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According to NHTSA, nearly 10,000 accidents between 2005-2007 were related to the braking system. If you are one of these drivers that notices your brakes are failing, you want to be prepared and know how to handle the situation.
When brake failure happens, follow these tips to stay safe.
1. Stay Calm
Above all else, it’s necessary to remain calm at all times. Having a clear head is the best way to get out of this situation. Your main priority is to stay safe, which requires that you think clearly. Panicking will likely make things worse. Take a breath and get ready to take action.
2. Press the Brakes Again
Most modern vehicles feature a dual braking system. The brakes are separated into two parts, either front and back or diagonally. With this setup, you have to have both sections fail to lose braking power completely.
What you might be experiencing is the loss of one half, which significantly reduces the braking ability. This reduced ability is still extremely unsafe, but you will have some power to stop. Push on the pedal with consistent force and attempt to slow the vehicle down.
If the brakes are working a little, downshifting will help. With a manual transmission, you can work your way down in gears to slow the vehicle down. With an automatic transmission, you want to take your foot off of the accelerator and allow the car to shift into lower gears. Some new vehicles permit you to drive the automatic transmission like a manual with paddle shifters. If this is the case, go ahead and take over to downshift.
4. Engage the Emergency Brake
If the main system has gone out completely, you do have the option to use the emergency brake, but you need to be extremely cautious. Because the emergency brake runs separate from your hydraulic system, you might be able to stop your vehicle. Apply the brake slowly. You will notice that it takes longer to stop with this method, but it might prevent an accident.
5. Do Not Turn Off the Car
You might think that shutting the car off is the best option, but it’s not. You want the engine running until you come to a stop. Otherwise, you will also turn off the power steering, which makes driving even more challenging. It could even cause the steering wheel to lock in place.
6. Move Off of the Road
As the car slows down, your main priority must be to get off of the road. If you are driving on the highway, you must start making your way to the right lane. Make sure you use your turn signals so that other drivers know what you are doing. Pull over as soon as it is safe to do so. If you have to park on the shoulder, make sure you turn on the hazards.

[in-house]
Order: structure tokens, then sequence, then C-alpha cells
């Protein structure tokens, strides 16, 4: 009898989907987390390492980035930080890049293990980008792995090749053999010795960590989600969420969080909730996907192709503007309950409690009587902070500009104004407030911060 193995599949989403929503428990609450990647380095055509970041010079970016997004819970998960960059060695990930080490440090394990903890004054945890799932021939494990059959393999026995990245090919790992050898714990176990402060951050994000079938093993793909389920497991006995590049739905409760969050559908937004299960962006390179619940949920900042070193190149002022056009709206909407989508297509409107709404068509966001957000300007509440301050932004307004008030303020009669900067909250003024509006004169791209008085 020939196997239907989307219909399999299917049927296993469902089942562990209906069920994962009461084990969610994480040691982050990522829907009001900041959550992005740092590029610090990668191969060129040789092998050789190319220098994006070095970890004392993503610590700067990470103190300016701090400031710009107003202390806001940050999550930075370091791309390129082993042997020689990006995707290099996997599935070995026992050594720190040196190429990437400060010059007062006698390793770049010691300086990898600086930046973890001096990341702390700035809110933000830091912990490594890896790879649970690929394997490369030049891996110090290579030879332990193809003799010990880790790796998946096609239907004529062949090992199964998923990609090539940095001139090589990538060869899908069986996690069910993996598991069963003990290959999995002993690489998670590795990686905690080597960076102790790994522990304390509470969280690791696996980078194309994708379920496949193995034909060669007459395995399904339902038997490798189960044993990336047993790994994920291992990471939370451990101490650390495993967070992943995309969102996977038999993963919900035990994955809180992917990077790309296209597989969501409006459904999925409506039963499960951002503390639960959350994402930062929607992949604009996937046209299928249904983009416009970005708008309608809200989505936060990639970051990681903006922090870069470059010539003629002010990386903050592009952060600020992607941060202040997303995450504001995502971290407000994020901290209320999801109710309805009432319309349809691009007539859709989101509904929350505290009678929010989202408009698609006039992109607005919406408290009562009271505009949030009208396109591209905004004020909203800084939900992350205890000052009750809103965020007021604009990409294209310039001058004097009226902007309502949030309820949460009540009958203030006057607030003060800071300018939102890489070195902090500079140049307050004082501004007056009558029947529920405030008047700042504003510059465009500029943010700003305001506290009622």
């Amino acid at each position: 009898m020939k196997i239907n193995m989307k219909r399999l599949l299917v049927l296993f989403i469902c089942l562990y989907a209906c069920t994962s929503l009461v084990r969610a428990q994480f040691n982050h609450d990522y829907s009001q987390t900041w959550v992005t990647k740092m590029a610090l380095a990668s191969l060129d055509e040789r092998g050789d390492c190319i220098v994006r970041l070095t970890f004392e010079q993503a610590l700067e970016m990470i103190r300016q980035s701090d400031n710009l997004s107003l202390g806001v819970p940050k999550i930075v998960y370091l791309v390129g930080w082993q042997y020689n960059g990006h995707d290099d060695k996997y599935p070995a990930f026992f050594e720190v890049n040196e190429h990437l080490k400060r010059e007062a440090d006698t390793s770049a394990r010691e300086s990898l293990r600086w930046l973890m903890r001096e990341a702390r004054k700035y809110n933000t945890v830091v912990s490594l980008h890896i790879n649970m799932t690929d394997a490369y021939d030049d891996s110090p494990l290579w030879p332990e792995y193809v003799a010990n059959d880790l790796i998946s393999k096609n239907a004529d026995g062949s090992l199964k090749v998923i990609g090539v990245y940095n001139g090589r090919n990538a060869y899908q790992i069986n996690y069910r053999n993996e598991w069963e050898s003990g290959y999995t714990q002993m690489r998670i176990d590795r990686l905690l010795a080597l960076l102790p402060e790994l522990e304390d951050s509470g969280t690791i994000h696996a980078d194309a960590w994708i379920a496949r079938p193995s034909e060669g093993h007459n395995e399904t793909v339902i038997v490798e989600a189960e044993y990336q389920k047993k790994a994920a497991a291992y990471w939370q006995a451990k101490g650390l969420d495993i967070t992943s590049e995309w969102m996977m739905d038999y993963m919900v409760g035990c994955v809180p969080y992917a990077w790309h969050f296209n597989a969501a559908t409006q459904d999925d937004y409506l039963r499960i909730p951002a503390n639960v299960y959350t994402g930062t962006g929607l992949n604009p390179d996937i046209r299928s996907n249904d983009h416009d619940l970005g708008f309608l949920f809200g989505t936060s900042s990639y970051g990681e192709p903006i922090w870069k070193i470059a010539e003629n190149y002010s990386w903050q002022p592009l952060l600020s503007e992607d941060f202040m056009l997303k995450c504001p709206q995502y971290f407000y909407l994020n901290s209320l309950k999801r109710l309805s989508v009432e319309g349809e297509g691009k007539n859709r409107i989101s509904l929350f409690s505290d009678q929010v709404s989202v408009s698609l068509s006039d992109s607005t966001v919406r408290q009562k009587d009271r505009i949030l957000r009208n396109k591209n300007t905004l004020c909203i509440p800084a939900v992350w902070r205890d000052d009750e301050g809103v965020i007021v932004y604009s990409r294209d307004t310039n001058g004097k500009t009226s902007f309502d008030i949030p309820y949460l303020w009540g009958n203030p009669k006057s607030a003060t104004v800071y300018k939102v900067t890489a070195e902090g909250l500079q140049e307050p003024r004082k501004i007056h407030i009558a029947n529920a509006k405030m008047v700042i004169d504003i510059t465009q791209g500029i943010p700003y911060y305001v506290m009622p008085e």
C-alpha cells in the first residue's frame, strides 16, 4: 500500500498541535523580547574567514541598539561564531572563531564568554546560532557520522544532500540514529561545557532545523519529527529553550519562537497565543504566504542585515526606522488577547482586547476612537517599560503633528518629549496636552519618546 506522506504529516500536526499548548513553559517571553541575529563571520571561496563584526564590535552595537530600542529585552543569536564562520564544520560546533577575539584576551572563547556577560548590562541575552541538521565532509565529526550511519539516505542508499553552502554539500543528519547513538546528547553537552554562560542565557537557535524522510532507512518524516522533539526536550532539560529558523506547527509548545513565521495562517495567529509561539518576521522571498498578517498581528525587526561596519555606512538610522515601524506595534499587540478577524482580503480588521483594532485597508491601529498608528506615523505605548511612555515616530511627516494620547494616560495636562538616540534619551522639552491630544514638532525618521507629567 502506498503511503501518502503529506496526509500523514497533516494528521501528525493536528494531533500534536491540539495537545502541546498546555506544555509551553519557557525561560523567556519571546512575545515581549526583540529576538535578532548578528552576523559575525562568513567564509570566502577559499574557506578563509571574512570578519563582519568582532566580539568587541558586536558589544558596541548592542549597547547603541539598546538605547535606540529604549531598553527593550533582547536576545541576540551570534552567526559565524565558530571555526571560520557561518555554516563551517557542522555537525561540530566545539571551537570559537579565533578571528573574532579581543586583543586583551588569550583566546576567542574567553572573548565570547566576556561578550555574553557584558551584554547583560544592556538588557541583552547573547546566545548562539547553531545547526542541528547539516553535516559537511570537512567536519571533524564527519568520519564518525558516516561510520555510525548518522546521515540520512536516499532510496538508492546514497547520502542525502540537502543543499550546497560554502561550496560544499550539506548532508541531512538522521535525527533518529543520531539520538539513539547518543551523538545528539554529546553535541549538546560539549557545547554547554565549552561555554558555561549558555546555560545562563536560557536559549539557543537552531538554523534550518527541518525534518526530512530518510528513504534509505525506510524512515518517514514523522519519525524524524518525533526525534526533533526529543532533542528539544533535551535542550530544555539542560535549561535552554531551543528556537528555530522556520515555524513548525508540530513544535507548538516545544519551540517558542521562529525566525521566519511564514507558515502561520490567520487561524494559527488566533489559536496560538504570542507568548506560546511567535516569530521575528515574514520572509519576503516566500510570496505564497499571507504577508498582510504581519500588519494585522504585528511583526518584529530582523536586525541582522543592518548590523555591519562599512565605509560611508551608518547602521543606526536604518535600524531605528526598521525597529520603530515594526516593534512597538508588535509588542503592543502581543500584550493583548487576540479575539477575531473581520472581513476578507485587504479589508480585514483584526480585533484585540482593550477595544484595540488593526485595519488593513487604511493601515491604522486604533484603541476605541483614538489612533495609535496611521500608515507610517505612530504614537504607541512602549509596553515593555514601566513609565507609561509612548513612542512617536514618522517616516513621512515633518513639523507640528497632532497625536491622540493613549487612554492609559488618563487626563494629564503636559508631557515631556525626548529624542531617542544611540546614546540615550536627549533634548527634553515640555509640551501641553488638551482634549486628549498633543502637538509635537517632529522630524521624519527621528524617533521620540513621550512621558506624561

7. Have the Car Towed
Hopefully, you have a roadside assistance plan that covers towing. Get on the phone and have a tow truck head out immediately, especially if you are sitting on the side of the highway. To increase visibility, put your hood up and keep the hazard lights on. It’s wise to carry road flares or reflective triangles in the vehicle with you for these moments. Moments like these are why a AAA membership is a must.
8. Have the Car Inspected by a Mechanic
You should never get back on the road until you figure out what caused the brake failure. Have your car towed to a trusted mechanic for repair.
Another option is to have a service like Wrench send a mechanic to wherever the car is parked.
Before Brake Failure Happens
The best way to prevent this situation is to ensure you keep up with the scheduled car maintenance. Disc brakes should last between 30,000 and 50,000 miles, but you should inspect them often. Aside from replacing the brake pads regularly, you also want to perform a complete brake inspection.
This service includes examining the brake pedal, hoses, lines, assemblies and fluid. If you don’t know how to perform this yourself, you should have your mechanic do it for you.
After Brake Failure Happens
If you aren’t able to stop the vehicle before a crash occurs, you need to know what to do after an accident. Hopefully, you will never have to think about this step, especially if you perform proper maintenance and remain calm when the brakes go out.
Consult with a certified mechanic for maintenance and repairs to your vehicle. We may receive a referral fee for recommending some of the products, apps or services listed on this website. This article is for informational purposes only.
Brian Jones has been an ASE Certified Master Technician for more than 30 years, working with many dealerships around the nation.